Road safety future
By retrofitting public fleets, introducing new mobility solutions, and using modern technologies, cities can build transport networks that account for human mistakes and limitations without waiting for legal frameworks to be put in motion.
Road safety technology is progressing at many levels – technical improvements of the fleets, smarter infrastructure, legislative requirements, and standardisation efforts go hand in hand towards a safer future. After decades of politics facilitating the excessive use of cars and all their negative externalities, cities are gradually taking the courage to become human-centric, livable, and safe for all road users.
Stricter speed limits, higher emissions standards, and adaptation of shared and equipped Advanced Driver-Assistance Systems (ADAS) vehicles are a few of the solutions for a safe and sustainable future. The question is not anymore if but when urban streets will become future-proofed – or more importantly - can cities afford to wait for the future to arrive, or do we dare to start creating the future of road safety already today?
Technologies for a safer tomorrow – today
While European roads might be the safest in the world, speed remains a central issue for road safety and the main obstacle to achieving Vision Zero - no deaths on the road after 2050.
Contributing to approximately 30% of road fatalities, excessive speed has been tackled with unprecedented actions resulting in the General Vehicle Safety Regulation (EU) 2019/2144. Intelligent Speed Assistance (ISA), concerned among others by the new regulation, is expected to reduce collisions by 30% and deaths by 20%.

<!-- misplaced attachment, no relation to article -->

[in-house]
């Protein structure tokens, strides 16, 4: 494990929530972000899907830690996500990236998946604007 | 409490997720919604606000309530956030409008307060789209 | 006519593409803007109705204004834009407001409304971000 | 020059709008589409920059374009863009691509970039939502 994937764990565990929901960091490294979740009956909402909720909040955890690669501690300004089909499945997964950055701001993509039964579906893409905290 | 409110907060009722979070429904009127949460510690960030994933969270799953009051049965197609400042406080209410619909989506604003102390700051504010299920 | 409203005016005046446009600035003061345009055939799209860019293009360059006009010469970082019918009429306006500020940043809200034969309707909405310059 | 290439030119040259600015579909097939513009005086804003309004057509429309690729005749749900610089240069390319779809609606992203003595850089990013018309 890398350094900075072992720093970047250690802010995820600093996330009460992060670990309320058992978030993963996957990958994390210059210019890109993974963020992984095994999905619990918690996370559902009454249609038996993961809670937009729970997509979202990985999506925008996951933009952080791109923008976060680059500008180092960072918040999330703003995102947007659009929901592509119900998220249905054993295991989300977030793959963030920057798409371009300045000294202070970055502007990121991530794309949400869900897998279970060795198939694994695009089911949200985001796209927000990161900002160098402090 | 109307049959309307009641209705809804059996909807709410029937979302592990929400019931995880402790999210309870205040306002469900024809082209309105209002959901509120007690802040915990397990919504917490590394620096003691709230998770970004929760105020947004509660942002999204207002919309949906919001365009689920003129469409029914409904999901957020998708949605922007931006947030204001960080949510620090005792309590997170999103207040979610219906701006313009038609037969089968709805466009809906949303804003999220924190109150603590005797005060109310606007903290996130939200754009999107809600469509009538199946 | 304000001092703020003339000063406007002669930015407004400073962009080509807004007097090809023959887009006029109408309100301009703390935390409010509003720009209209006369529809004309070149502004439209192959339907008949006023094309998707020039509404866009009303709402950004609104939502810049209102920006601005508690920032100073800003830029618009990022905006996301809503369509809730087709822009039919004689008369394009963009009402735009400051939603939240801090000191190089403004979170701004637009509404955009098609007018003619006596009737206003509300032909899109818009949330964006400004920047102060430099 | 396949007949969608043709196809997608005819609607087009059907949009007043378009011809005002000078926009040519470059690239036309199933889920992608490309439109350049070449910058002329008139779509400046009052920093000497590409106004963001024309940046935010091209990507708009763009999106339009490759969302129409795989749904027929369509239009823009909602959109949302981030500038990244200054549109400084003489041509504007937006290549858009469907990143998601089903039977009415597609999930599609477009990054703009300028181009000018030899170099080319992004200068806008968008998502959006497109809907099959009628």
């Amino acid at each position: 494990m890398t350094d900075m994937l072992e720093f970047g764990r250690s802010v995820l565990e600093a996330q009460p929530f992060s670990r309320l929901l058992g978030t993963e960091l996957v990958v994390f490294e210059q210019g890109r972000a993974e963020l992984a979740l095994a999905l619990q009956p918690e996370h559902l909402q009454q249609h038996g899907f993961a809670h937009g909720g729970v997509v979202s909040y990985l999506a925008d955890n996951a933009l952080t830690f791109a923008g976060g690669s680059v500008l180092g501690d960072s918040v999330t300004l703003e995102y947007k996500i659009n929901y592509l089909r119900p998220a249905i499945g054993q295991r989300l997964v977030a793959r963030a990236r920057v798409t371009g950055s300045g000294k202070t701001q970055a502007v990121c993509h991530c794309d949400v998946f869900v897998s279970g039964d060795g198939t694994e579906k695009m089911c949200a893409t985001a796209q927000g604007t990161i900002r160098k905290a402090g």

However, ISA will become mandatory in cars sold as of July 2024 and will not apply to those registered before that date. Cities across the world face a big challenge to out-catch the legislative timeline and fortunately, the road safety market offers them a range of retrofitting solutions to act on that.
No time to waste
Retrofitting allows upgrading the existing fleets and to capitalise today on what the future of road safety has to offer. The city of Helmond decided to carry out a pilot by retrofitting 23 vehicles of their public fleet with ISA. Being aware of the role that public authorities play in the fast uptake of modern solutions, Helmond leads by example and plans to expand the fleet equipped with ISA.
Today, 40% of road deaths occur on urban roads – in light of this, the initiative taken by the city of Helmond makes a crucial contribution: not only does tangibly improve road safety and set a good example for others but, it has a potential of replicability.
However, the pilot also showed that the transport system has shortcomings that technology by itself cannot solve: the gaps in physical as well as a digital infrastructure need to be tackled before anyone can fully benefit from what road safety technology has to offer. These gaps cannot become an excuse for compromised safety – neither today and nor in the future. With the arrival of new mobility services, cities have a chance to proactively tackle and fill these gaps to ensure that the shift from private cars does not come at the cost of road safety.